The fight continues about not changing the Linux kernel symbols for DMA-BUF
so that NVIDIA can support NVIDIA Optimus Technology within their proprietary graphics driver.
NVIDIA is wanting to support DMA-BUF
with their driver so that buffers can be shared between its driver and the other open-source (and potentially other closed-source) graphics drivers in multi-GPU systems, such as the notorious notebooks sporting both NVIDIA discrete graphics and Intel integrated graphics. NVIDIA has been after using DMA-BUF for a number of months but currently the symbols for it are exported as being GPL-only so their non-GPL driver can't access them.
NVIDIA has kindly requested multiple times so that it can share the buffers with this kernel infrastructure, but the change hasn't happened. NVIDIA isn't looking to steal a bunch of kernel code and pump it into their binary blob, they are just looking to use this unified infrastructure for passing buffers between drivers in a standardized way. ARM SoC vendors with proprietary drivers would also like to leverage DMA-BUF between their binary drivers too.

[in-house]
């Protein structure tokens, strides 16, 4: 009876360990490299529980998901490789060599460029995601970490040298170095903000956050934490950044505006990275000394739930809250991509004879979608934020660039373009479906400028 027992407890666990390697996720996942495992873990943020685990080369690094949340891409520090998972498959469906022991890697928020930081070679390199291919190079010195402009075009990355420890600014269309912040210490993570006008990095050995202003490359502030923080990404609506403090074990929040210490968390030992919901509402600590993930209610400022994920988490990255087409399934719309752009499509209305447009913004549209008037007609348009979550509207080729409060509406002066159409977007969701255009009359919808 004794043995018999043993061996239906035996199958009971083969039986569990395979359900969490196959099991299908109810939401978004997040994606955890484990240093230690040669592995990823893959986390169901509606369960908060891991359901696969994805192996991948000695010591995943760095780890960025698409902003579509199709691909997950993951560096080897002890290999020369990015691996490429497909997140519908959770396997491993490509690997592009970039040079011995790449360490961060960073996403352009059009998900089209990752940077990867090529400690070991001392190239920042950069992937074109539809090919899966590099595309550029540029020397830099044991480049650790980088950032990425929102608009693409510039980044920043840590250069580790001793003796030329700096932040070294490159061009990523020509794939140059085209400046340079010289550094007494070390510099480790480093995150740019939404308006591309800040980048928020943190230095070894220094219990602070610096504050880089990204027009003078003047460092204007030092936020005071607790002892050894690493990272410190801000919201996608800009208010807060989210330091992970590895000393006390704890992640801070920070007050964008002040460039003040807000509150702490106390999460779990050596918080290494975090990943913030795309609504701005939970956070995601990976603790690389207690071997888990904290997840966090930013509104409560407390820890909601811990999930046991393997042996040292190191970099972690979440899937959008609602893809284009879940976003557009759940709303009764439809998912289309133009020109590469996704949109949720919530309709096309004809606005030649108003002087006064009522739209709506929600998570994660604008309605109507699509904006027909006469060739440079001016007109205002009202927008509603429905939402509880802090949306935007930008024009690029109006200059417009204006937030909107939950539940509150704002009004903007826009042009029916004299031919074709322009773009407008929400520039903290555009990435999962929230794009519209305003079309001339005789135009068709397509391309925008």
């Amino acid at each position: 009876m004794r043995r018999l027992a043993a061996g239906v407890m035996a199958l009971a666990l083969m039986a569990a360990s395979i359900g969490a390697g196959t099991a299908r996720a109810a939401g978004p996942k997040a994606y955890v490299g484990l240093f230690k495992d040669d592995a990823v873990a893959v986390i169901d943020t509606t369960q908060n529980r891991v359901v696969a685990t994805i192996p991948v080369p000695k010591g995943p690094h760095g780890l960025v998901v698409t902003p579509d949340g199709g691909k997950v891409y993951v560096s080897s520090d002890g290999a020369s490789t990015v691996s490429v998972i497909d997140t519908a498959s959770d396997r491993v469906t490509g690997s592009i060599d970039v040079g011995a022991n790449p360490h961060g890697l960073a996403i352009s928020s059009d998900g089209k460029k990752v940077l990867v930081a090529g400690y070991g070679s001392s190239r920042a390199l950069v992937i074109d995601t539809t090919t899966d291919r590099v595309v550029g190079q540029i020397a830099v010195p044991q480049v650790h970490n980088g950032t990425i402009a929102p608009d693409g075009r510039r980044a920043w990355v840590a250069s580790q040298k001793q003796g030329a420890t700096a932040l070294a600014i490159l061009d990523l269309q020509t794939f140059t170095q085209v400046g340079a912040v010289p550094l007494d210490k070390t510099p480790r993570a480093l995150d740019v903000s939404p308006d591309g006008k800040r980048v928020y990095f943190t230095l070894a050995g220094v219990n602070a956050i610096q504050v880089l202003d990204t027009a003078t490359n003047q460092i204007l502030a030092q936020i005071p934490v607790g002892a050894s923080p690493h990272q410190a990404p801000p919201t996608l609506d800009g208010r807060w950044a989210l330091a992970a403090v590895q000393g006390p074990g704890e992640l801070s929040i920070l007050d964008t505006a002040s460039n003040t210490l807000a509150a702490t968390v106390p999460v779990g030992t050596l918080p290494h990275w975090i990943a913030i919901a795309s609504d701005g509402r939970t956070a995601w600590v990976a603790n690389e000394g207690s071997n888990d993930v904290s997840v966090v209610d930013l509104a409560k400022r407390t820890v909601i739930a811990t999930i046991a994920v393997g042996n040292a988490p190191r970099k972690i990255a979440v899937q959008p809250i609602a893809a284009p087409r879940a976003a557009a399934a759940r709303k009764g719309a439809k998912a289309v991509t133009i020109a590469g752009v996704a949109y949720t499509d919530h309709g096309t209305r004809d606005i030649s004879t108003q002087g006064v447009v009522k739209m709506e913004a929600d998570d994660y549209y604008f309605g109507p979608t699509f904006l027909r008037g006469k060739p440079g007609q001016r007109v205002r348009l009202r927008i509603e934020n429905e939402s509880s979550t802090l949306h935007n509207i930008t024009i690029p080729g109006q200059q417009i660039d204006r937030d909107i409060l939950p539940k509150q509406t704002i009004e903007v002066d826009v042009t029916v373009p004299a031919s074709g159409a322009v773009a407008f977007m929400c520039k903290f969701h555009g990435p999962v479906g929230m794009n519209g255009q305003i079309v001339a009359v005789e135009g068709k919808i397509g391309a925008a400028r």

The main critic of changing the DMA-BUF symbols to not be exported as GPL-only is Alan Cox. Alan has been very vocal about rejecting the NVIDIA-requested change as he doesn't want NVIDIA's binary -- but widely-used -- graphics driver to support the DMA-BUF infrastructure. NVIDIA is now trying to properly support Optimus, but they're being blocked by Alan Cox and others.
Cox sees his rights being violated if DMA-BUF is not GPL-only even though this is kernel infrastructure code and is in the name of improving driver interoperability. Even David Airlie and other open-source graphics drivers are in support of this change. "I'd rather let the users have some hope of a sane architecture, instead of nvidia having to replace even more userspace code and kernel code with their own insane shit."
Without this, NVIDIA will be forced to reinvent the wheel and come up with their own infrastructure that might not work with the other open-source DRM drivers or just abandon their Optimus support plans. NVIDIA isn't going to simply open-source their driver and they need a way to share buffers/data with the other drivers.
Telling Linux desktop users to use Nouveau instead of the NVIDIA blob also isn't a legitimate option. The Nouveau driver is much slower than the binary driver, doesn't even have proper re-clocking support right now, the power management situation is a mess, the highest GL compliance reached right now is OpenGL 3.0, and many other features are lacking.
The latest mailing list discussion posts -- which largely come down to fighting between Alan Cox and David Airlie -- can be seen on linaro-mm-sig